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Freemasonry - Its Hidden Meaning
by George H. Steinmetz
A spiritual interpretation of the esoteric work of the Masonic lodge, analyzes the lectures and symbols of the three degrees. (1948)
Chapter 12 - Master Mason Lecture
"Only those are truly Masons who enter their Temple in reverence, who seek not the ephemeral things of life but the treasures which are eternal, whose sole desire is to know the true mystery of the Craft that they may join as honest workmen those who have gone before as builders of the Universal Temple." -Manly P. Hall
The Bible relates that the Temple was seven years in building. Its chief supports were three columns denominated "WISDOM, STRENGTH and BEAUTY." Further data is given regarding the number of columns and pilasters, the number of Grand Masters, Masters, Fellow-craft and Apprentices employed in the work.
These data refer to the human body, of which the Temple of Solomon is symbolical. Some authorities are of the opinion that the numerology of the Temple refers to the number of bones, nerves, muscles and organs of the body according to some ancient theory of anatomy. Others believe the numerology is Kabalistic. The latter would be impossible of modern application. There is no translation of the Kaballah in English which accounts for its numerical values and, due to the nature of the Hebrew method of comb ining letters and numbers, such translation would be an impossibility. The first mentioned theory is not in agreement with modern anatomy, Either or both may be correct.
The fact that the Grand Masters so obviously represent the three planes of existence, Physical, Psychical and Spiritual, together with the last portion of the lecture, strongly supports the anatomical theory. The lecture states: "All these were so classified and arranged by the wisdom of Solomon that neither envy, discord nor confusion was suffered to disturb the peace and good-fellowship which prevailed among the workmen." The affirmation of Mental Science that the subjective mind is the controller of bodi ly functions affords a logical and consistent interpretation. When subjective mind, or "Solomon," is in charge of the planning and arranging it so organizes the various organs of the body (the workmen on the Temple), that there is "neither discord nor confusion," and perfect harmony prevails, resulting in health and well-being for the physical man.
Of the emblems of this degree some are ancient and have occult meaning. Others appear to be modern additions, made by those who had little understanding of the symbology of the ancients. These modern additions bave no spiritual meaning; in fact, in some instances, they distort the truth the other emblems are intended to convey. These "modern additions" are: "The book of constitutions - "the hour glass" - "the scythe" - "the coffin" - "the anchor."
Books of constitutions were unknown to the ancients. The hour glass is obviously "modern." If this were an "ancient" emblem it would be a sun-dial and not an hour glass. The Scythe, as an emblem of "time and the grim reaper," is of recent adoption, as the ancients made no such use of the symbol. The coffin is such a "modern" touch that it scarcely is worthy of comment. The anchor in connection with the ark is an absurd contradiction of the very meaning of the ark, as will be seen when the symbolism of th e ark is later explained.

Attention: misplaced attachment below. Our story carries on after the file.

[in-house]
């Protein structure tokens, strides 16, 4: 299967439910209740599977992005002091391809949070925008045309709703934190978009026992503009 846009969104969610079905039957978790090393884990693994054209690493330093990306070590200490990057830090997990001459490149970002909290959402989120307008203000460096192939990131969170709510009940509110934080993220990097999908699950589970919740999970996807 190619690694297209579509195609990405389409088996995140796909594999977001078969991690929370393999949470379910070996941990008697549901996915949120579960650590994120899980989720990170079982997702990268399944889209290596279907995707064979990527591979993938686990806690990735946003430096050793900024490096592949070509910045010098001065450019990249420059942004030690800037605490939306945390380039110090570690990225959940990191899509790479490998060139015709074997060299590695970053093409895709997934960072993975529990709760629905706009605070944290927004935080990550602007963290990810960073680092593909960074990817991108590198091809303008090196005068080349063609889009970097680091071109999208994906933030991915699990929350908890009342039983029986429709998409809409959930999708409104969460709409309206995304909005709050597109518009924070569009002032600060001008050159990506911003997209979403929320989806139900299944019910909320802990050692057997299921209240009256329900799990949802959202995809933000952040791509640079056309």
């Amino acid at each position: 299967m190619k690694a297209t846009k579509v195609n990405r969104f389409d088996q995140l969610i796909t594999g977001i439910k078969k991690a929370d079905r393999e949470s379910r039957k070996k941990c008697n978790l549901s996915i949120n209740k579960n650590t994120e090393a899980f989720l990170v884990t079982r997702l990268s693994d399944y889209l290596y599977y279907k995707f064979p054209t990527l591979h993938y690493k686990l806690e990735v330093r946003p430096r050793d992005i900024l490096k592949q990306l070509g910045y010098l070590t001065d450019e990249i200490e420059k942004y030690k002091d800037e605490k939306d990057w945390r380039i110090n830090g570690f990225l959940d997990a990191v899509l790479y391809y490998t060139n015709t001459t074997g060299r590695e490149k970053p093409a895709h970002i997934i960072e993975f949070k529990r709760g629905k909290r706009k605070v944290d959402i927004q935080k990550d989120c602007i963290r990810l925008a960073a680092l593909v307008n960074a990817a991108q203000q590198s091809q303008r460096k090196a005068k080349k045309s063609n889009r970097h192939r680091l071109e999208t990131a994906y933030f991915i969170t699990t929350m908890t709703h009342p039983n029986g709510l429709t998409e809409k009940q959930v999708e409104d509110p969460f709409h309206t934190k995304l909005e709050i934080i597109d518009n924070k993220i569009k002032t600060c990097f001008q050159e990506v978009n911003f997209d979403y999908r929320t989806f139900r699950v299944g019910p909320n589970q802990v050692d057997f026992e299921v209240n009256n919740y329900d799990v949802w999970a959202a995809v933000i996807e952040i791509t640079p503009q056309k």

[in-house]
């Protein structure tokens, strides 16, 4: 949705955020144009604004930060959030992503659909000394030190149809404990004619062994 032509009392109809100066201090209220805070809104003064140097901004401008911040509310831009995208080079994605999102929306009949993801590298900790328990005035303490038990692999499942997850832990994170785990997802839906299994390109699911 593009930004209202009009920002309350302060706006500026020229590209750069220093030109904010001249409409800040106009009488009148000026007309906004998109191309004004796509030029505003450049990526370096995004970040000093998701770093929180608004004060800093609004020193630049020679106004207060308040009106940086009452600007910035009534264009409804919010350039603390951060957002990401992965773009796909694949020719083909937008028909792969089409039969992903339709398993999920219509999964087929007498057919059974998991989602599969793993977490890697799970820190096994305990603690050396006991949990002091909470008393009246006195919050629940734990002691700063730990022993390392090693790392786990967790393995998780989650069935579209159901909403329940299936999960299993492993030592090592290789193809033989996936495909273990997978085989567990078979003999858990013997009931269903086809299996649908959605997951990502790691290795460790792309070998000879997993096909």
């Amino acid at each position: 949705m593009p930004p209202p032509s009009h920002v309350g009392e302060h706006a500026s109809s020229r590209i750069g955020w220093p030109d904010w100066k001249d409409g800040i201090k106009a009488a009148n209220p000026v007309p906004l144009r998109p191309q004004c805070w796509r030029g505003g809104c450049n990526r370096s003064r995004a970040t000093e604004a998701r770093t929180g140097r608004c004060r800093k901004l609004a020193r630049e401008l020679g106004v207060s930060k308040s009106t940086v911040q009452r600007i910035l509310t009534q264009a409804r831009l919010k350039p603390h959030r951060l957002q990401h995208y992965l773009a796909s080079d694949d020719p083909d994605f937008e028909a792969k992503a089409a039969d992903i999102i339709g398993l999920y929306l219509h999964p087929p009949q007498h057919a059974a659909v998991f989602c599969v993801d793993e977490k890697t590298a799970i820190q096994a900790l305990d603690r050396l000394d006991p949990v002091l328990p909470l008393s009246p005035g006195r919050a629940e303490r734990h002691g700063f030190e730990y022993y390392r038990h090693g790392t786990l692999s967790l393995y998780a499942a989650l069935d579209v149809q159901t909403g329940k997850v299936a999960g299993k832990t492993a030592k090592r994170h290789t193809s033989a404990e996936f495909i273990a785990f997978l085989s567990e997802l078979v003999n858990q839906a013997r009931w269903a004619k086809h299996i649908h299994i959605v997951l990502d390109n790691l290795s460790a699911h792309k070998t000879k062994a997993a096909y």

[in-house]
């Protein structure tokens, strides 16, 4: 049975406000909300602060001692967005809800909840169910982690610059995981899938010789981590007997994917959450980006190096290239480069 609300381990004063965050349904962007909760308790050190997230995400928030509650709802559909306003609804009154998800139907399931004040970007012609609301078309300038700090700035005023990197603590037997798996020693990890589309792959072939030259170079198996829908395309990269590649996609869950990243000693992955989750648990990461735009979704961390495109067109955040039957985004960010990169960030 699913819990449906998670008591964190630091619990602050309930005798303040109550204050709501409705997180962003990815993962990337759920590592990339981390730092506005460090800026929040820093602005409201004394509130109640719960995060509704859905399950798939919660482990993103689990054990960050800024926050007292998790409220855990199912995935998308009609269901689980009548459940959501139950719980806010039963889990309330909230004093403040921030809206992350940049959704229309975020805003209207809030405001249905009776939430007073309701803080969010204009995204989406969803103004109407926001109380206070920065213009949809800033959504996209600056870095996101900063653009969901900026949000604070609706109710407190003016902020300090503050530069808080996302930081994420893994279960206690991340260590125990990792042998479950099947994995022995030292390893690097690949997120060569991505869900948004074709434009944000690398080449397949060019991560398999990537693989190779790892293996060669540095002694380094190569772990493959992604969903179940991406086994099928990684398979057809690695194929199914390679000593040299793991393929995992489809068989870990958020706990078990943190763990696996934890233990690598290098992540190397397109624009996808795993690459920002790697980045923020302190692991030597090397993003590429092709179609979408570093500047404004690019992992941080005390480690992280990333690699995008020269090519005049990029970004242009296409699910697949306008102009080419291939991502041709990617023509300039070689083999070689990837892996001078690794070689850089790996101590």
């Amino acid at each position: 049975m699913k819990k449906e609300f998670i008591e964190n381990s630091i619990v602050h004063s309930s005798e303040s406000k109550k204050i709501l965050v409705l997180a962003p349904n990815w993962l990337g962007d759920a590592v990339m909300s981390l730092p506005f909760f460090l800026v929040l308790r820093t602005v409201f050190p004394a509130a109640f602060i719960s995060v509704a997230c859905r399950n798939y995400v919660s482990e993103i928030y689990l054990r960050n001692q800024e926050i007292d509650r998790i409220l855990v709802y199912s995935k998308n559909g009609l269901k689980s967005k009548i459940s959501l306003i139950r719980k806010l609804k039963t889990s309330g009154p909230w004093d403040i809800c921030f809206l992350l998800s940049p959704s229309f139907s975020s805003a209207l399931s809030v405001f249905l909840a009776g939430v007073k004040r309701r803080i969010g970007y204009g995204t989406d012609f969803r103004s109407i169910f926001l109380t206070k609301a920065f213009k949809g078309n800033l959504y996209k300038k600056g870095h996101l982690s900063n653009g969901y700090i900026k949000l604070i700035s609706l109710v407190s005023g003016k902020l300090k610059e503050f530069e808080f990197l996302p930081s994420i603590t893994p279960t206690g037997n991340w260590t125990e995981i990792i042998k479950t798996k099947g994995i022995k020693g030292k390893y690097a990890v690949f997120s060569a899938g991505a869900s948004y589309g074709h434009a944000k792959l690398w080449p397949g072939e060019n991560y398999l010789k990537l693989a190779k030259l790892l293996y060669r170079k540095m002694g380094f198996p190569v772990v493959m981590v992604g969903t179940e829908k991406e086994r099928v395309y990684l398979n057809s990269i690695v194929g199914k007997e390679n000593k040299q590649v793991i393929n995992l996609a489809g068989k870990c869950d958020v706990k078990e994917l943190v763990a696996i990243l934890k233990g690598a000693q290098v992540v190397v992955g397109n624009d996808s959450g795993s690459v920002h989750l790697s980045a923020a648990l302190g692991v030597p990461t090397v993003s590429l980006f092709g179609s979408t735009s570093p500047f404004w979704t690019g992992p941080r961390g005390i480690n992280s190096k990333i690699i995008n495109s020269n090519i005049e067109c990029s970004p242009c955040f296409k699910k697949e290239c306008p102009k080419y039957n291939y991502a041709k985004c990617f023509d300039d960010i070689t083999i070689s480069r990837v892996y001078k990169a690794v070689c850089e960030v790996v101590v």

It is true that most of these additions have been made to teach some material lesson to the candidate, but they detract from the spiritual meanings of the truly ancient emblems. They merely suggest the brevity of material life and, as the lecture states, "close the explanation upon the solemn thought of death." The object of Freemasonry, however, is not to "dwell upon the solemn thought of death." Its whole teaching is the joyous thought of LIFE! These emblems serve to remind the candidate of the necessit y of experiencing physical death before he can know spiritual life. The secret the Master Mason is striving to learn is to ATTAIN SPIRITUAL LIFE before experiencing physical death.
Of the truly ancient emblems the first is the "pot of incense." The pot is emblematic of the human body, the material. The incense typifies the psychical within" the body. The flaming spark is the spiritual. The spark refines the psychical man, just as the common gavel "divests the heart and conscience of all the vices and superfluities of life." The "pot of incense" is another method of illustrating that "preparing the mind" to be a "living stone in that house not made with hands." With the gavel the "r ough corners" are broken off; with the "spark" of the incense pot, the dross and impurities are "burned," leaving the psychical nature the brighter for its purification by fire. It is not strange that a philosophy which originates in the dim past from Solar Religious teaching should borrow the analogy of purification by fire. More difficult of understanding is the fact that more of the ancient analogies have not been introduced.
In Morals and Dogma, Pike states: "To understand literally the symbols and allegories of oriental books as to ante-historical matters, is willfully to close our eyes against the light. To translate the symbols into the trivial and commonplace, is the blundering of mediocrity."
In the lecture, explanation of the "bee hive" approaches dangerously near the "blundering of mediocrity." This is a most complex symbol which may be used as a complete analogy of every aspect of life, yet only a material lesson of industry is drawn therefrom. Attention is directed to the helplessness of man in his infancy and the fact that "he who will not endeavor to add to the common stock of knowledge may be deemed a drone in the hive of nature, a useless member of society and unworthy of our protection as Freemasons."
It is true that the bee hive is an excellent example of industry. The analogy of dependence of the individual on society is patent, also the admonition that each must do his part for the benefit of the whole. These, however, are material lessons which might be conveyed by dozens of other symbols. What are the spiritual, the deeper lessons taught, peculiar to this particular emblem?